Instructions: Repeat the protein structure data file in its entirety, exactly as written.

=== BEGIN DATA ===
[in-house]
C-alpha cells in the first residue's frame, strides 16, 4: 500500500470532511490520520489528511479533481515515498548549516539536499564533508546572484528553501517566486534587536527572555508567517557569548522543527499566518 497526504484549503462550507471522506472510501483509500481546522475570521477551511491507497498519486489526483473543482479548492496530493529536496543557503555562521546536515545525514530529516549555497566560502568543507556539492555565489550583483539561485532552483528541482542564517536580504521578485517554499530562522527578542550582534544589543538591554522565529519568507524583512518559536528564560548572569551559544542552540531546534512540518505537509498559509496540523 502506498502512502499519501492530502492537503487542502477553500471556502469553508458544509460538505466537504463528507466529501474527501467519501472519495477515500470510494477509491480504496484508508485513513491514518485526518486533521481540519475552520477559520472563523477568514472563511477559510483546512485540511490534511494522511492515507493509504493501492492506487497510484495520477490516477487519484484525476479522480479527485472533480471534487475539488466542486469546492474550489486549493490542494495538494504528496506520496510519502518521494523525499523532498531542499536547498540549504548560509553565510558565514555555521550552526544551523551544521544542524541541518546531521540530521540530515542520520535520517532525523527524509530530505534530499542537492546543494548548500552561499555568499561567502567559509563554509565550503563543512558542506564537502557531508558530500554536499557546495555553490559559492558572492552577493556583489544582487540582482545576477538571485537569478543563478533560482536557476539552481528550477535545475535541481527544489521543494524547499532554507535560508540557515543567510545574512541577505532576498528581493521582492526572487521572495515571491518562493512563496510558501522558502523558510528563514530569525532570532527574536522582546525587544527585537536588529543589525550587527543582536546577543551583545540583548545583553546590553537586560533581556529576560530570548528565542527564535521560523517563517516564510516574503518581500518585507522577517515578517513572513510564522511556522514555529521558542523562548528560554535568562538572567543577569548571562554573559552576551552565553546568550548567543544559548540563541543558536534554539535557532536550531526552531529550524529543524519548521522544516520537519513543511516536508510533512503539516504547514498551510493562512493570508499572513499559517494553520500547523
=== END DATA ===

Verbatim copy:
[in-house]
C-alpha cells in the first residue's frame, strides 16, 4: 500500500470532511490520520489528511479533481515515498548549516539536499564533508546572484528553501517566486534587536527572555508567517557569548522543527499566518 497526504484549503462550507471522506472510501483509500481546522475570521477551511491507497498519486489526483473543482479548492496530493529536496543557503555562521546536515545525514530529516549555497566560502568543507556539492555565489550583483539561485532552483528541482542564517536580504521578485517554499530562522527578542550582534544589543538591554522565529519568507524583512518559536528564560548572569551559544542552540531546534512540518505537509498559509496540523 502506498502512502499519501492530502492537503487542502477553500471556502469553508458544509460538505466537504463528507466529501474527501467519501472519495477515500470510494477509491480504496484508508485513513491514518485526518486533521481540519475552520477559520472563523477568514472563511477559510483546512485540511490534511494522511492515507493509504493501492492506487497510484495520477490516477487519484484525476479522480479527485472533480471534487475539488466542486469546492474550489486549493490542494495538494504528496506520496510519502518521494523525499523532498531542499536547498540549504548560509553565510558565514555555521550552526544551523551544521544542524541541518546531521540530521540530515542520520535520517532525523527524509530530505534530499542537492546543494548548500552561499555568499561567502567559509563554509565550503563543512558542506564537502557531508558530500554536499557546495555553490559559492558572492552577493556583489544582487540582482545576477538571485537569478543563478533560482536557476539552481528550477535545475535541481527544489521543494524547499532554507535560508540557515543567510545574512541577505532576498528581493521582492526572487521572495515571491518562493512563496510558501522558502523558510528563514530569525532570532527574536522582546525587544527585537536588529543589525550587527543582536546577543551583545540583548545583553546590553537586560533581556529576560530570548528565542527564535521560523517563517516564510516574503518581500518585507522577517515578517513572513510564522511556522514555529521558542523562548528560554535568562538572567543577569548571562554573559552576551552565553546568550548567543544559548540563541543558536534554539535557532536550531526552531529550524529543524519548521522544516520537519513543511516536508510533512503539516504547514498551510493562512493570508499572513499559517494553520500547523